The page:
Previous music, which overlaps with a well-known song in the west, deemed not understandable by many foreign shoppers.

Daiso has long been Japan’s most popular 100 yen store, but as it gains more and more international recognition, so too does it face new challenges. One of the more unusual ones involves the song “Hotaru no Hikari.”

In Japan, Daiso, like many other retailers, plays an instrumental version of “Hotaru no Hikari,” which is the exact same melody as “Auld Lang Syne,” to subtly tell shoppers that the store will be closing soon, and to indirectly ask that they quickly proceed to the register to make any purchases. However, recently Daiso has come to realize that “Hotaru no Hikari”/“Auld Lang Syne” doesn’t trigger the same “Oh, I’d better wrap up my browsing” response from foreign shoppers. In response, the company recently announced that it was developing a new piece of music, with the help of the marketing department of Waseda University and in-store music provider USEN, that it hopes will be easier for foreign shoppers to understand the intended message of.

With “a feeling of nostalgia” and “a relaxing melody” as design points, the creative partners have produced “Good Day–Heiten no Ongaku,” or “Good Day-Music for Store Closing,” which has now made its debut in Daiso stores in Japan and can be heard at the point cued in the video below.

“Our goal was to create a piece of music that, in a discreet, non-forceful way, shows that the store is closing, and that will have shoppers thinking, ‘I’m glad I came to this store’ and ‘I want to come to this store again,’” said a USEN spokesperson in discussing the development process. “We expect that when people from any country hear [“Good Day–Heiten no Ongaku”], they will think ‘Ah, the store is closing’ and exit the store pleasantly,” added the head of Daiso’s global public relations division.

So is “Good Day–Heiten no Ongaku” going to work as intended? The presentation of interviews with foreigners in the above video, in which they describe the new music as cute, cozy, and sound “comparatively more like a shop that’s closing” than “Hotaru no Hikari”/“Auld Lang Syne” feel a little self-congratulatory, and might be missing a few key points.

There are two reasons why “Hotaru no Hikari” might not have foreign shoppers thinking it’s time to go home. One is that, since “Hotaru no Hikari” sounds identical to “Auld Lang Syne,” the music already sends a different message to most foreigners, and that message is “Happy New Year!” Daiso might be patting itself on the back about interviewees saying “Good Day–Heiten no Ongaku” sounds more “like a shop that’s closing” than “Hotaru no Hikari,” but that’s a pretty low bar, and one that arguably gets cleared not so much because of how “Good Day–Heiten no Ongaku” sounds like a store closing, but because “Hotaru no Hikari” specifically sounds like something else.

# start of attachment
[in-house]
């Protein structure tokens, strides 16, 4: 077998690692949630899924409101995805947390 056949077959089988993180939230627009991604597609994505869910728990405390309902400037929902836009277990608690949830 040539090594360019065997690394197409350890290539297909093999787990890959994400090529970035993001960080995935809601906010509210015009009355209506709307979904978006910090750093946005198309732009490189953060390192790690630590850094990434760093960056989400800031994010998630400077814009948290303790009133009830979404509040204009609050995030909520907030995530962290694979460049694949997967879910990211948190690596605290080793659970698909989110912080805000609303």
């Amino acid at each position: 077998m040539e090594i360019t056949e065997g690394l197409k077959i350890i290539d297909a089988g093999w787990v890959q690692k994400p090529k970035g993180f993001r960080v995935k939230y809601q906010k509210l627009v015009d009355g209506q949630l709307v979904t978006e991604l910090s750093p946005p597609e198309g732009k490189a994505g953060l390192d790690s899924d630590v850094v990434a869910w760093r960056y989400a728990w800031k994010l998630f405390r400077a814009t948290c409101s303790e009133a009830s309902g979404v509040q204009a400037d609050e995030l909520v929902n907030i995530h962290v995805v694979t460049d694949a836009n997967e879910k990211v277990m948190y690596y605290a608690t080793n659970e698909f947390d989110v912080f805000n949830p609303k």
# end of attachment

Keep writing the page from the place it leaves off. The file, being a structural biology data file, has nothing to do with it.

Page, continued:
▼ It’s like saying “The Battle Hymn of the Republic” is a more effective piece of music than “Happy Birthday to You” to use to announce the arrival of a train. Sure, that’s comparatively correct, but it’s debatable whether either one is going to make people think of a train.

But really, the key issue is less “Hotaru no Hikari” doesn’t sound enough like a store-closing song to foreigners and more that most foreign shoppers don’t have a concept of using instrumental music to imply that a store is closing. Going back to the design phase for “Good Day–Heiten no Ongaku,” Daiso and its partners say they wanted a melody that was nostalgic and calming. Those are already descriptions that can be applied to “Hotaru no Hikari.” Even if “Good Day–Heiten no Ongaku” sounds more nostalgic and calming, that doesn’t address the core problem: calm, nostalgic music doesn’t really carry the message of “Store’s closing!” to foreign shoppers.

With Japan’s cultural emphasis on hospitality and earnest effort in any and all professions, customer service interactions tend to be somewhat idealized, which might be why music that encourages a moment of soothing, nostalgic reflection makes for an easy mental connection for Japanese shoppers. For those from countries where the end of the business day isn’t ever romanticized as the so-sweet parting between clerks and customers until the morrow, however, “Good Day–Heiten no Ongaku” might not be the closing-time aural indicator that Daiso hopes it will be.

All that said, a nice piece of music is, without question, a nicer way of trying to encourage customers to finish their shopping than having someone blare into the P.A. system that “We’re closing in five minutes.” And with Daiso itself trying to spread awareness of “Good Day–Heiten no Ongaku” and its intended purpose, maybe that itself will help get the message across more so than the music itself.

Source: Teleasa News
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Follow Casey on Twitter, where he’s been in Japan long enough that “The Battle Hymn of the Republic” does convey the message of “Low prices on home electronics!” to him.